BILL ANALYSIS                                                                                                                                                                                                    



          SENATE COMMITTEE ON HEALTH
                          Senator Ed Hernandez, O.D., Chair

          BILL NO:                    SB 115    
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          |AUTHOR:        |Fuller                                         |
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          |VERSION:       |April 20, 2015                                 |
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          |HEARING DATE:  |April 29, 2015 |               |               |
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          |CONSULTANT:    |Melanie Moreno                                 |
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           SUBJECT  :  Valley fever.

           SUMMARY  :  Appropriates $1 million from the General Fund to the  
          Department of Public Health for the 2015-16 fiscal year, for  
          purposes of valley fever vaccine research, as specified.
          
          Existing law:
          1.Requires funds appropriated to the State Department of Public  
            Health (DPH) for the purpose of valley fever  
            (coccidioidomycosis) vaccine research to be used to continue  
            and expand the current research effort being conducted by the  
            Valley Fever Vaccine Project.

          2.Permits DPH to contract on a sole source basis with a  
            nonprofit organization that has provided funding for vaccine  
            research on valley fever. Requires the contract to require the  
            organization to distribute research grants to support research  
            efforts that are likely to advance the effort to develop a  
            vaccine. 

          3.Requires the contractor to establish an advisory group  
            consisting of persons with relevant expertise in the fields of  
            mycology and vaccine development and a representative from  
            DPH. Requires the advisory group to approve grants for those  
            whose research is likely to advance the effort to develop a  
            safe and effective vaccine and to seek advice from the  
            appropriate agencies in the National Institutes of Health and  
            other federal agencies with experience in supporting vaccine  
            research when reviewing the research of those receiving funds.  


          4.Requires the contractor to provide DPH with periodic status  
            reports on the progress of the researchers receiving funds.   







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            Requires DPH to review progress reports from the contractor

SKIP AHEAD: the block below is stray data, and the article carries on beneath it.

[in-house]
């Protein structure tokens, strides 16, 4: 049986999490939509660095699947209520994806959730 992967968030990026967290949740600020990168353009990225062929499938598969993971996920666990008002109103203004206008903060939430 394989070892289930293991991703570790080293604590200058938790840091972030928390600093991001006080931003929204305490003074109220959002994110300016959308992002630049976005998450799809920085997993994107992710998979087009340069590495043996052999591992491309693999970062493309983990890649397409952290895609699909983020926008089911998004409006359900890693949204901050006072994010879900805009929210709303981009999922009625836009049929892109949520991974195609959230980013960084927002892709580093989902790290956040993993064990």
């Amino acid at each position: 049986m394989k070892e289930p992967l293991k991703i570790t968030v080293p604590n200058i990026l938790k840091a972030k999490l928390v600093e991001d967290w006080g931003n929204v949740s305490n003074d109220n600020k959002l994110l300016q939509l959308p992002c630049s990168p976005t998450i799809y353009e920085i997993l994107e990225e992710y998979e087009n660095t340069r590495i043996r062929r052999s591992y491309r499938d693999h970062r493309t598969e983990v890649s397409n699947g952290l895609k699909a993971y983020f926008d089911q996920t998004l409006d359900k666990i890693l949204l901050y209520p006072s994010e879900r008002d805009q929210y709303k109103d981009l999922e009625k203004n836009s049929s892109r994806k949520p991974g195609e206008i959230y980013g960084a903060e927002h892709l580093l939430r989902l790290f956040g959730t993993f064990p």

describing the research progress and plans for future funding.

          5.Requires the contract to require that funding is provided on  
            the condition that, if a valley fever vaccine is developed and  
            successfully marketed, the state be reimbursed for the cost of  
            grants made in proportion to the state's contribution to the  
            research and development effort.
          
          This bill: Appropriates $1 million from the General Fund to DPH  
          for the 2015-16 fiscal year, for purposes of valley fever  
          vaccine research. Requires $100,000 to be allocated to DPH in  
          the 2015-16 fiscal year for purposes of costs associated with  
          the administration of existing law above.

           FISCAL  
          EFFECT  :  This bill has not been analyzed by a fiscal committee.

           COMMENTS  :
          1.Author's statement.  According to the author, California has  
            seen an increase of valley fever case counts from 719 to 5,697  
            over the last 13-year period.  Valley fever is caused by air  
            or soil disturbance of Coccidioides fungi, which live and  
            breed within the soil.  When the dust containing the  
            Coccidioides spores is breathed in the fungus attacks the  
            respiratory system, causing infection that can lead to  
            symptoms that resemble a cold, influenza, or pneumonia.   
            Within California, cases of valley fever have been reported  
            from most counties.  Over 75 percent of cases have been  
            reported in portions of Sacramento Valley, all of the San  
            Joaquin Valley, desert regions, and portions of Southern  
            California.  Valley fever can be costly and debilitating, with  
            nearly 75 percent of patients missing work or school because  
            of their illness, and more than 40 percent requiring  
            hospitalization. There is also an influx of cases among prison  
            inmates and employees.  Anyone can get valley fever, even  
            young and healthy people.  Although there is currently not a